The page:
Committee recommends expanding sanctions on Haredi draft dodgers
Recommendations include establishing new enlistment tracks to promote ultra-Orthodox integration in job market and imposing financial rather than criminal sanctions on yeshivot that don't meet draft quota of 85 percent; Plesner Committee: Proposal perpetuates discrimination in Israeli society.
The committee also recommended expanding the sanctions imposed on defectors and draft dodgers.
In addition, the committee recommended imposing significant financial sanctions for failing to meet the enlistment goals and supported promoting benefits and rewards to all IDF soldiers.
One of the committee's comprehensive recommendations is to revoke the law amendment (of rewarding Haredi soldiers) if 85 percent of the enlistment goals are not met within three consecutive years.
Moreover, benefits and rewards will be given to all those who serve in the army in order to diminish the inequality in the Israeli society, and national service will also increase tracks suitable for Haredi needs while promoting their integration in the employment world.
The committee stated that "the number of IDF enlistment from the Haredi public has increased tenfold over the past decade. We must continue the efforts and gradually increase the number of those serving in the IDF and national service.
"This move corresponds with processes evolving in the Haredi sector and we suggest to formulate a multi-annual program that will allow (those process) to deepen and fully develop, and at the same time, continue drafting Haredim in growing numbers," the committee added.
The new recommendations revoke criminal sanctions, thereby enabling most of the Haredim to remain in their yeshivot. The new annual goals determined by the committee are similar to those existing so far and are not binding—such as the enlistment quota that has to be met.
The financial sanctions that will be imposed on the yeshivot for not meeting recruitment goals will be gradual and limited.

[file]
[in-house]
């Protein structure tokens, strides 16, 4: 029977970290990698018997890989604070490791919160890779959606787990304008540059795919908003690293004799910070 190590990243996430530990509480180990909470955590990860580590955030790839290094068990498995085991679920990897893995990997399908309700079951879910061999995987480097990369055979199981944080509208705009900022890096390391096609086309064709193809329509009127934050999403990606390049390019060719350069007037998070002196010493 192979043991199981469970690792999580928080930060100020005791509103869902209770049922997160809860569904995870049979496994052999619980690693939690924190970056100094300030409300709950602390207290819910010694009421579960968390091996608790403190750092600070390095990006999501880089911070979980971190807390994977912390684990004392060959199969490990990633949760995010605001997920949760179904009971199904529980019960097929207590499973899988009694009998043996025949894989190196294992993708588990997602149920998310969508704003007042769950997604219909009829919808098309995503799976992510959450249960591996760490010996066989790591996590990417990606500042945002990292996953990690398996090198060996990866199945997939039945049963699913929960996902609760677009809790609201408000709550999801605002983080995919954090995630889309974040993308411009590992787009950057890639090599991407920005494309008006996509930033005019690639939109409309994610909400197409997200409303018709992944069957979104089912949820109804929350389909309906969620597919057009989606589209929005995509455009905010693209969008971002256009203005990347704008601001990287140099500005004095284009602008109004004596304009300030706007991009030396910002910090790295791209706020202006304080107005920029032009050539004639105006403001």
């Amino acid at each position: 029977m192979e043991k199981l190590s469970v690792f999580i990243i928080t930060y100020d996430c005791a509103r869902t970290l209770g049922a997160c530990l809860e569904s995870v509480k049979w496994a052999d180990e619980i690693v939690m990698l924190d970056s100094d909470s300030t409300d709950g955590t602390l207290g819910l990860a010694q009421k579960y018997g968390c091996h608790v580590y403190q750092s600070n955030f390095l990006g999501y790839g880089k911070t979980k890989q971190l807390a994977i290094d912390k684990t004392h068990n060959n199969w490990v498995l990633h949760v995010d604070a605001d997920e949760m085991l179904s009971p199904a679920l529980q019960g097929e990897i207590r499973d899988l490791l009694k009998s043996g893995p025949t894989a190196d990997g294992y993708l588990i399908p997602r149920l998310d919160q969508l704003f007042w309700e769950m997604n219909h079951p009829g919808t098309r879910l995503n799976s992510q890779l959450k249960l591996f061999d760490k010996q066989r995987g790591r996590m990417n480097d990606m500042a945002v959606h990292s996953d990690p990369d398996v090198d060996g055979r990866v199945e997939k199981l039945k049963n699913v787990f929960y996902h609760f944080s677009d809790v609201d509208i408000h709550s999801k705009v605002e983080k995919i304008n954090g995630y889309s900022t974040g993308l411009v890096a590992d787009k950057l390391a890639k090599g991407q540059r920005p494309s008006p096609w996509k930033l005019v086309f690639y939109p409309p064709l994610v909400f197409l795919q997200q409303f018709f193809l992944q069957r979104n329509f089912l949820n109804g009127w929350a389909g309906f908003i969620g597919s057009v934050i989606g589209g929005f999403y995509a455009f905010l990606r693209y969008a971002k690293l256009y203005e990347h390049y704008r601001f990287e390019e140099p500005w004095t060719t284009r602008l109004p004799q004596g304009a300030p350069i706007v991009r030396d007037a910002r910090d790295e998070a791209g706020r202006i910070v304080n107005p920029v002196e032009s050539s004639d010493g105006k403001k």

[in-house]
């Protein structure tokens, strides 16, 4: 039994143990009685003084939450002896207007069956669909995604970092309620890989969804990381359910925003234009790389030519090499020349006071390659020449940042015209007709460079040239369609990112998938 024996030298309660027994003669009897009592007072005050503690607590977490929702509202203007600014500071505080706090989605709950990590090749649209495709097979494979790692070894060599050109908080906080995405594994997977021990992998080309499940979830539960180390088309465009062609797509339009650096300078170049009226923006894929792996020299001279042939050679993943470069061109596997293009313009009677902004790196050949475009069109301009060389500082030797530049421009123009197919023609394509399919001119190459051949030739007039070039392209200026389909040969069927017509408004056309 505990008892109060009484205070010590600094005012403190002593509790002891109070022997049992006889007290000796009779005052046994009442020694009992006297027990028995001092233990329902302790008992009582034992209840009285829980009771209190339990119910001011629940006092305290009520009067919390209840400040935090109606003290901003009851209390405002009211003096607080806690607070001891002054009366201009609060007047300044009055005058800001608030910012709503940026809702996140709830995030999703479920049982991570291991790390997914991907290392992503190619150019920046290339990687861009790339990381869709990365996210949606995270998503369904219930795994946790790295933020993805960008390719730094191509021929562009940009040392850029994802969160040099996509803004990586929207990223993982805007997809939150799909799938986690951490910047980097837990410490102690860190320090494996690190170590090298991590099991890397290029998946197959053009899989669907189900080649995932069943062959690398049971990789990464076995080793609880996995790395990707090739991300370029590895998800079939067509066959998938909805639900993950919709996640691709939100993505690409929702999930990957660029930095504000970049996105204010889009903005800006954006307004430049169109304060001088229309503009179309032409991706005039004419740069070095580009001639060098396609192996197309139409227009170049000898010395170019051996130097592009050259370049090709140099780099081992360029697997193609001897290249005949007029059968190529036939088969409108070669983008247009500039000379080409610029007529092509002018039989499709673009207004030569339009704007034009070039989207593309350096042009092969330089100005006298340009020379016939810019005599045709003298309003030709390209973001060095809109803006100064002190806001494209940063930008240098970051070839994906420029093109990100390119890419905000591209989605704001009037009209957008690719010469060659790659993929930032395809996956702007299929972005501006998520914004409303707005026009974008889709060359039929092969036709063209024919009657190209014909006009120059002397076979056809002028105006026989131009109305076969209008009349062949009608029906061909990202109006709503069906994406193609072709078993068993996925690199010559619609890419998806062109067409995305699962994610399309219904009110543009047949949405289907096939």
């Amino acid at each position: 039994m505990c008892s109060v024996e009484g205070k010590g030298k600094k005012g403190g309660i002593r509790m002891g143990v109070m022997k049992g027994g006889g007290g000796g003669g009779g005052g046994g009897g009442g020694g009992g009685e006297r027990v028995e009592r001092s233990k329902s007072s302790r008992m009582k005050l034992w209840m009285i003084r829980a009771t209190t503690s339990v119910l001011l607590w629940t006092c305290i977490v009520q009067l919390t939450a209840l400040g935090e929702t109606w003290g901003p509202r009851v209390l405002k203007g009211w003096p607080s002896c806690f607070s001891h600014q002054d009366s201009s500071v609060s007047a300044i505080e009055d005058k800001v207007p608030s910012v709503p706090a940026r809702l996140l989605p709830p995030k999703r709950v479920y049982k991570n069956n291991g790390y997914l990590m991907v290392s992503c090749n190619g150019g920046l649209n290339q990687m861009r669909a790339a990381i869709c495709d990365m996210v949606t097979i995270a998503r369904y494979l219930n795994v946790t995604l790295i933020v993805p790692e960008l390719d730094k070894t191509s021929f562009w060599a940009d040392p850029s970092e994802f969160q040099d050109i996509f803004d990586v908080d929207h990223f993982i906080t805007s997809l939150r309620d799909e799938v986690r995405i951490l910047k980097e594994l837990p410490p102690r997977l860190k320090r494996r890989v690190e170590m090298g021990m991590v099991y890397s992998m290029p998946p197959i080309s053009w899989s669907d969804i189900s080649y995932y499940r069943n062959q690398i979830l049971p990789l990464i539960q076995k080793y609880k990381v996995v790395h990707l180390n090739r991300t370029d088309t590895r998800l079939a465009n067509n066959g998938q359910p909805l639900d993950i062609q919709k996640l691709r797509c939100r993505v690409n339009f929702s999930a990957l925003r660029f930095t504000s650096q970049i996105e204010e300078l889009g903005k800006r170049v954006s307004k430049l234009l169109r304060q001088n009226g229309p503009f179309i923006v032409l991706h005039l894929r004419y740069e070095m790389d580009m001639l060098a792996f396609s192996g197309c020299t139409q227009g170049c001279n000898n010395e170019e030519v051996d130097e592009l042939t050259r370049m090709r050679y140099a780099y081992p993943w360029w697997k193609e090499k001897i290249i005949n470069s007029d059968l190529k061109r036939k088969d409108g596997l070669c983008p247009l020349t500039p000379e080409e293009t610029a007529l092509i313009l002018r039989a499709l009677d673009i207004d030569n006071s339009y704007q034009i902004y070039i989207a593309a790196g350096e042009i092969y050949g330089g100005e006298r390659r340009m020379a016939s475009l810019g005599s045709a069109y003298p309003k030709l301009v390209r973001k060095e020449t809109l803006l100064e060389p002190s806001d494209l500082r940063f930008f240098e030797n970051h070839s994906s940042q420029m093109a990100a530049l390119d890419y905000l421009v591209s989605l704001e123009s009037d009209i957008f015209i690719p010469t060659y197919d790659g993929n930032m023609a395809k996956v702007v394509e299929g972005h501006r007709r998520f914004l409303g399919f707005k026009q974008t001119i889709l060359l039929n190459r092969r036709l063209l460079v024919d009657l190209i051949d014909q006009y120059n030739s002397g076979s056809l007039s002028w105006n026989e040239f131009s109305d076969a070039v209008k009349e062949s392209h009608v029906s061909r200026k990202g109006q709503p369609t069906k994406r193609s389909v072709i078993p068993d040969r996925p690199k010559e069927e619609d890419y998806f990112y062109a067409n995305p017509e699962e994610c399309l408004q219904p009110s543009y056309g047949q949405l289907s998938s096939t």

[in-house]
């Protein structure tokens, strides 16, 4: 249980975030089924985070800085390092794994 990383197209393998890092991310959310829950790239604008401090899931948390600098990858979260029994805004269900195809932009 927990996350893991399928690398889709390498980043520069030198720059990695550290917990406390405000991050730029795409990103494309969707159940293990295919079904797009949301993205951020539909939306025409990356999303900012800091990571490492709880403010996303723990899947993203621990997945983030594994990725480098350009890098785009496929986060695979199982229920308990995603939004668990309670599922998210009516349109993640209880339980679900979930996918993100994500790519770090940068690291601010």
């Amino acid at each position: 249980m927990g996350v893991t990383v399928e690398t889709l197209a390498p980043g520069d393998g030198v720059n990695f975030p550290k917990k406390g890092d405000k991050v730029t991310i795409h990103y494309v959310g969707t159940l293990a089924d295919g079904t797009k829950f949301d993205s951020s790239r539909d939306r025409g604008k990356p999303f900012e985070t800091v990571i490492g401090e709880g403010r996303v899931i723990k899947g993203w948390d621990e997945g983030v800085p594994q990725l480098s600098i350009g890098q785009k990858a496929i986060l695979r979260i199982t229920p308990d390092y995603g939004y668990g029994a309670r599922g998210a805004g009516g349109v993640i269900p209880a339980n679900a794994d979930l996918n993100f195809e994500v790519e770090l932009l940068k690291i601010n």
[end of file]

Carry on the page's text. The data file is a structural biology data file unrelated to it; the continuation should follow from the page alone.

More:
The increase in benefits and rewards for those who already serve in the army has already begun over the past few years, prior to the new outline suggested by the committee.
The Plesner Committee— which is also known as the committee for equality in the burden—said that Defense Minister Abigdor Lieberman "who used to be one of our greatest supporters, has also given in to politics and to his desire keep his seat.
"(The new recommendations) will not change anything and will allow the vile discrimination (between Haredim and secular) to continue," the committee decried.
"The secular (citizens) and those who pertain to the national religious faction will continue serving in the army, while the Haredim will do whatever they please, being paid high salaries and with no sanctions (really) imposed," the committee slammed.
"This is another law that will be rejected by the public as well as by the High Court of Justice (HCJ)," the committee concluded.
The committee is headed by the legal advisor to the defense establishment and its members have been meeting over the past few weeks with military and government elements, rabbis and other public officials.
It was meant to formulate an applicable and relevant bill that would be in line with the IDF's needs as stately, equal army of the people, as well as one that could be approved by the HCJ while revoking the 21 amendment to the law and gain the extensive consent required for legislation.
The committee's recommendations were unanimous and were approved by the defense minister and Chief of Staff Lt. Gen. Gadi Eisenkot.
The recommendations constitutes the foundation on which the memorandum of the bill is currently being released to the public, prior to its presentation to the government and the Knesset.
The bill is supposed to be voted into a law by the end of the Knesset's summer session.